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LESSON 5 Section 6.3. Trig Functions of Real Numbers. UNIT CIRCLE Remember, the sine of a real number t (a number that corresponds to radians) is the y value of a point on a unit circle and the cosine of that real number is the x value of the point on a unit circle.

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## LESSON 5 Section 6.3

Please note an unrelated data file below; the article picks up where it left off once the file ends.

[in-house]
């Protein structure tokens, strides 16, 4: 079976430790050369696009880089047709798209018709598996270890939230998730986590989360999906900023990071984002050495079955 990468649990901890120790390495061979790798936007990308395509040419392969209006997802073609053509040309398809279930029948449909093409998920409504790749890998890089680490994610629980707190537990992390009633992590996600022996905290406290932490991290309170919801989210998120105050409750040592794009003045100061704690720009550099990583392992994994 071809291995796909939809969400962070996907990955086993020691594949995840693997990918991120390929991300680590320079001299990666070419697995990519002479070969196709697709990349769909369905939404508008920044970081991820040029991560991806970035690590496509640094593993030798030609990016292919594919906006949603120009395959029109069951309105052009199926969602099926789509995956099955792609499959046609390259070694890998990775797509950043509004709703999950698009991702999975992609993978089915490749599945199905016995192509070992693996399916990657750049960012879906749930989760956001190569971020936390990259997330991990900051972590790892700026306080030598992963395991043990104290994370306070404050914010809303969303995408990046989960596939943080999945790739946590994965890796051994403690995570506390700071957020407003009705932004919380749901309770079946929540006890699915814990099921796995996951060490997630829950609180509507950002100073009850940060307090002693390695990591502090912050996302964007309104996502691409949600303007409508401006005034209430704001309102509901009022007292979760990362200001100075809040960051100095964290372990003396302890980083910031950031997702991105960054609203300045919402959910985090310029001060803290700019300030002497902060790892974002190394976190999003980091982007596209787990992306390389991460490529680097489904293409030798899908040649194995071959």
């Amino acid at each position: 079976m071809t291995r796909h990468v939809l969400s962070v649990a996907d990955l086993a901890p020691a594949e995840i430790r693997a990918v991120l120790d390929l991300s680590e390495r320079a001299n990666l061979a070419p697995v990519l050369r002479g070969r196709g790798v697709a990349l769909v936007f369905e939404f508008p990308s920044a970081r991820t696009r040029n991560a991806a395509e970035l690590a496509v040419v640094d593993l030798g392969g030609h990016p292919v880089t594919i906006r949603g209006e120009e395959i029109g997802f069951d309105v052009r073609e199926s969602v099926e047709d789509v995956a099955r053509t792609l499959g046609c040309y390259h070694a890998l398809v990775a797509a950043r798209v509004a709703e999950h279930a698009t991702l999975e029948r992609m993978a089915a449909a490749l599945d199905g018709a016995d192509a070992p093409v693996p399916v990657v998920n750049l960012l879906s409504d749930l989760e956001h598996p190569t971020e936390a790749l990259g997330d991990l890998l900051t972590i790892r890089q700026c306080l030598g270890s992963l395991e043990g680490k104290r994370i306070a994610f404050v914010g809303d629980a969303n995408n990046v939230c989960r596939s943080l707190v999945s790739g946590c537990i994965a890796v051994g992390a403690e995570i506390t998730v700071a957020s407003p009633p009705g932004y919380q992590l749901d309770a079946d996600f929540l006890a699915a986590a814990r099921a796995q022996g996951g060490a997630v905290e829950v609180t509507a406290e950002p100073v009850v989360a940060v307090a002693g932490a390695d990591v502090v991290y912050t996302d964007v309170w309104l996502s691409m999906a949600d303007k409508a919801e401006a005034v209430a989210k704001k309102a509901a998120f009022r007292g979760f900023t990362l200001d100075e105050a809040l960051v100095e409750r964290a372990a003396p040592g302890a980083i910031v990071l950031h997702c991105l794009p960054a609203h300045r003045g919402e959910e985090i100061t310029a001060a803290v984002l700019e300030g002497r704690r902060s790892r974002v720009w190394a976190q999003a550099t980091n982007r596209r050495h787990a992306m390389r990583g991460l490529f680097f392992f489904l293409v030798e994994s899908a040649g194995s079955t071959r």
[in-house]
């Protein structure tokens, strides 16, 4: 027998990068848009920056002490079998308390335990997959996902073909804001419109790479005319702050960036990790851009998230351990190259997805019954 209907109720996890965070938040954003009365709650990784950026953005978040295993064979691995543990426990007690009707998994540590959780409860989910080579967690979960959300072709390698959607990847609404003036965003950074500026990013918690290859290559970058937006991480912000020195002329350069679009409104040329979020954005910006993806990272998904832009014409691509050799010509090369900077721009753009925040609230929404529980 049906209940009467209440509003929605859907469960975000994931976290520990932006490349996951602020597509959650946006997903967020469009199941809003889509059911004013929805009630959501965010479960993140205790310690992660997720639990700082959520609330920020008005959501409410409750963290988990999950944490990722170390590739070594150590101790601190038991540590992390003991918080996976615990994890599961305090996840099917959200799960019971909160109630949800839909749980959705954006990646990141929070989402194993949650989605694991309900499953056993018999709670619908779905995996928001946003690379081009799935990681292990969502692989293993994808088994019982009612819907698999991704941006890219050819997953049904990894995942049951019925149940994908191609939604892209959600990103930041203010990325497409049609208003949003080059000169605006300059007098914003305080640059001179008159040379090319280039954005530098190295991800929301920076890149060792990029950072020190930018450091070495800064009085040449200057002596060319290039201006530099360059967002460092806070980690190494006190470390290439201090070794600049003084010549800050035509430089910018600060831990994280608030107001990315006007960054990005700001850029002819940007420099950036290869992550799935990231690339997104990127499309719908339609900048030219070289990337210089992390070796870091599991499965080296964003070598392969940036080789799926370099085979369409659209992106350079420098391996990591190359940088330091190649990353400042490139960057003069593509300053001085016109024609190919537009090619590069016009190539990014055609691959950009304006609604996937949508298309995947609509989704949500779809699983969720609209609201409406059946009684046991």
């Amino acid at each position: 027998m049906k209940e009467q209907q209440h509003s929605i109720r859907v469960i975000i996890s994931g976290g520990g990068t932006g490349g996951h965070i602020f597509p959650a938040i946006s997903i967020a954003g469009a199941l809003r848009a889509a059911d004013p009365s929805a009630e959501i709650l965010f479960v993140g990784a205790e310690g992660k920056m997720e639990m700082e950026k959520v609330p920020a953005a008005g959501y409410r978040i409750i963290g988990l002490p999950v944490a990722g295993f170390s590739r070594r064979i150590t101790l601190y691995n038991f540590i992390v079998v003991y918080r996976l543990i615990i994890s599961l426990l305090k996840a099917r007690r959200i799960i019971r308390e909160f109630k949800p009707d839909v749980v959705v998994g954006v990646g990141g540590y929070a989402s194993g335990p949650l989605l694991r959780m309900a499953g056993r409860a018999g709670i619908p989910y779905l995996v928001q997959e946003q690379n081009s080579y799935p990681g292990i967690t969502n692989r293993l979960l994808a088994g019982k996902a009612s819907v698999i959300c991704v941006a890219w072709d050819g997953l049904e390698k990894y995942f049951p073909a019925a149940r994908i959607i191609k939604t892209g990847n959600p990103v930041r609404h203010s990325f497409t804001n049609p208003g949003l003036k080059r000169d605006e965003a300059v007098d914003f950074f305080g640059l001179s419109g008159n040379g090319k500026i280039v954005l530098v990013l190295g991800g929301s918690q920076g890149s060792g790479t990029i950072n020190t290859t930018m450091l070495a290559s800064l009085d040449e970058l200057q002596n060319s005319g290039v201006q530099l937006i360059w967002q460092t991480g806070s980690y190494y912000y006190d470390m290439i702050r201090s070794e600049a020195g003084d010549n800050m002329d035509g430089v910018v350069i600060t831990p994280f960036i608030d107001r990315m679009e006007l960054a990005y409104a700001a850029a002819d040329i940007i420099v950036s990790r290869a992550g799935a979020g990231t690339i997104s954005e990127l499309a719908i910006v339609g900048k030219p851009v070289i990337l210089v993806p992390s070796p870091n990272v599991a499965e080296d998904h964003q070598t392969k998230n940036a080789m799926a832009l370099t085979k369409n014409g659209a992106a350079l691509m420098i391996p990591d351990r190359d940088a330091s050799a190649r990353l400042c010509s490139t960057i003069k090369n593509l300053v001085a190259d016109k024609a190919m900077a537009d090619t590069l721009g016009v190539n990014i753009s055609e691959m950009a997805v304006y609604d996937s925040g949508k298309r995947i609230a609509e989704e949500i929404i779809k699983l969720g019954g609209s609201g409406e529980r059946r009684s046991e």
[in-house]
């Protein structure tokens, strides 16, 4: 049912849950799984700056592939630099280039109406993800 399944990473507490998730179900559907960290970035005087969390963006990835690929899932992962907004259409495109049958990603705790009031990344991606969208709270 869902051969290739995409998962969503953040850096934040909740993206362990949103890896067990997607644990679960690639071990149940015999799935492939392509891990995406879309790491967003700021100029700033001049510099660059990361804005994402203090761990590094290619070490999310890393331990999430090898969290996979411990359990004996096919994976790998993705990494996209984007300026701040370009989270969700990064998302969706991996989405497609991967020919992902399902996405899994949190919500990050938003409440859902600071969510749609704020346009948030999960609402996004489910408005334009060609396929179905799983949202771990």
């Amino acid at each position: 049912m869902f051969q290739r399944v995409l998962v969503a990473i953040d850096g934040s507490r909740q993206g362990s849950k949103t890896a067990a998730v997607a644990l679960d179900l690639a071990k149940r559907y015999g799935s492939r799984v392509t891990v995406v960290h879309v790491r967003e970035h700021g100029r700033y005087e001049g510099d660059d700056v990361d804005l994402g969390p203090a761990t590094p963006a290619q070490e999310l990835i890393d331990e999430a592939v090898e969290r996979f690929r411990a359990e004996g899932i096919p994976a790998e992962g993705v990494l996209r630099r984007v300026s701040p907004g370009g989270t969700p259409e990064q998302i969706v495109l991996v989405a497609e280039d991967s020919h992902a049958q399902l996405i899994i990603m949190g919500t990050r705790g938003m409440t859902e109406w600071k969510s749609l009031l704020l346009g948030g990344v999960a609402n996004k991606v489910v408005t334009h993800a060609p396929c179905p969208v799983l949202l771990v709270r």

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**LESSON 5 Section 6.3**Trig Functions of Real Numbers**UNIT CIRCLE**Remember, the sine of a real number t (a number that corresponds to radians) is the y value of a point on a unit circle and the cosine of that real number is the x value of the point on a unit circle. APPENDIX IV of your textbook shows a good unit circle.**This is a second revolution around the unit circle. This is**another ‘period’ of the curve.**y = sin x**• This is a periodic function. The period is 2π. • The domain of the function is all real numbers. • The range of the function is [-1, 1]. • It is a continuous function. The graph is shown on the next slide.**π**-π -π 2 π 2 -3π 2 2π 3π 2 -2π Graphing the sine curve for -2π ≤ x ≤ 2π. (π/2, 1) (2π, 0) (π, 0) (0, 0) (3π/2, - 1)**UNIT CIRCLE**Remember, the sine of a real number t (a number that corresponds to radians) is the y value of a point on a unit circle and the cosine of that real number is the x value of the point on a unit circle.**Make a table of x and y values for y = cos x**Remember, the y value in this table is actually the x value on the unit circle.**y = cos x**• This is a periodic function. The period is 2π. • The domain of the function is all real numbers. • The range of the function is [-1, 1]. • It is a continuous function. The graph is shown on the next slide.**π**-π -π 2 π 2 -3π 2 2π 3π 2 -2π Graphing the cosine curve for -2π ≤ x ≤ 2π. (0, 1) (2π, 1) (π/2, 0) (3π/2, 0) (π, - 1)**How do the graphs of the sine function and the cosine**function compare? • They are basically the same ‘shape’. • They have the same domain and range. • They have the same period. • If you begin at –π/2 on the cosine curve, you have the sine curve.**The notation above is interpreted as: ‘as x approaches the**number π/6 from the right (from values of x larger than π/6), what function value is sin x approaching?’ Since the sine curve is continuous (no breaks or jumps), the answer will be equal to exactly the sin (π/6) or ½ . The notation below is interpreted as: ‘as x approaches the number π/6 from the left (from values of x smaller than π/6), what function value is sin x approaching?’ Again, since the sine curve is continuous, the answer will be equal to exactly the sin (π/6) or ½ .**π**-π -π 2 π 2 -3π 2 2π 3π 2 -2π Find all the values x in the interval [0, 2) that satisfy the equation. Use the graph to verify these values.**π**-π -π 2 π 2 -3π 2 2π 3π 2 -2π Find all the values x in the interval [0, 2) that satisfy the equation. Q I Q IV**π**-π -π 2 π 2 -3π 2 2π 3π 2 -2π Find all the values x in the interval [0, 2) that satisfy the equation.**π**-π -π 2 π 2 -3π 2 2π 3π 2 -2π Find all the values x in the interval [0, 2) that satisfy the equation.Use the graph to verify these values.**π**-π -π 2 π 2 -3π 2 2π 3π 2 -2π Find all the values x in the interval [0, 2) that satisfy the equation. Q IV Q III**π**-π -π 2 π 2 -3π 2 2π 3π 2 -2π Find all the values x in the interval [0, 2) that satisfy the equation.**Make a table of x and y values for y = tan x**Remember, tan x is (sinx / cosx).**y = tanx**• This is a periodic function. The period is π. • The domain of the function is all real numbers, except those of the form π/2 +nπ. • The range of the function is all real numbers. • It is not a continuous function. The function is undefined at -3π/2, -π/2, π/2, 3π/2, etc. There are vertical asymptotes at these values. The graph is shown on the next slide.**π**-π -π 2 π 2 -3π 2 2π 3π 2 -2π Graphing the tangent curve for -2π ≤ x ≤ 2π. (π/4, 1) (-π/4, -1)**For all x values where the tangent curve is continuous,**approaching from the left or the right will equal the value of the tangent at x. However, the two cases above are different; because there is a vertical asymptote when x = -π/2. If approaching from the left (the smaller side), the answer is infinity. If approaching from the right (the larger side), the answer is negative infinity.**π**-π -π 2 π 2 -3π 2 2π 3π 2 -2π Find all the values x in the interval [0, 2) that satisfy the equation. tan x = 1 Q I Q III**π**-π -π 2 π 2 -3π 2 2π 3π 2 -2π Find all the values x in the interval [0, 2) that satisfy the equation.**π**-π -π 2 π 2 -3π 2 2π 3π 2 -2π Find all the values x in the interval that satisfy the equation.**π**-π -π 2 π 2 -3π 2 2π 3π 2 -2π Find all the values x in the interval that satisfy the equation. Q I Q III**π**-π -π 2 π 2 -3π 2 2π 3π 2 -2π Find all the values x in the interval that satisfy the equation.**π**-π -π 2 π 2 -3π 2 2π 3π 2 -2π Find all the values x in the interval that satisfy the equation.**π**-π -π 2 π 2 -3π 2 2π 3π 2 -2π Find all the values x in the interval that satisfy the equation. Q IV Q II**π**-π -π 2 π 2 -3π 2 2π 3π 2 -2π Find all the values x in the interval that satisfy the equation.**Sketch the graph of y = sin x + 1**This will be a graph of the basic sine function, but shifted one unit up. The domain will be all real numbers. What would be the range? Since the range of a basic sine function is [-1, 1], the domain of the function above would be [0, 2].**π**-π -π 2 π 2 -3π 2 2π 3π 2 -2π Sketch the graph of y = sin x + 1**Sketch the graph of y = cos x - 2**This would be the graph of a basic cosine function shifted 2 units down. The domain is still all real numbers. What is the range? The basic cosine function has a range of [-1, 1]. The range of the function above would be [-3, -1].**π**-π -π 2 π 2 -3π 2 2π 3π 2 -2π Sketch the graph of y = cos x - 2**Find the intervals from –2π to 2πwhere the graph of y =**tan x is: • Increasing • Decreasing • Remember: No brackets should be used on values of x where the function is not defined. • Increasing: [-2π, -3π/2) b) The function never decreases. • (-3π/2, -π/2) • (-π/2, π/2) • (π/2, 3π/2) • (3π/2, 2π]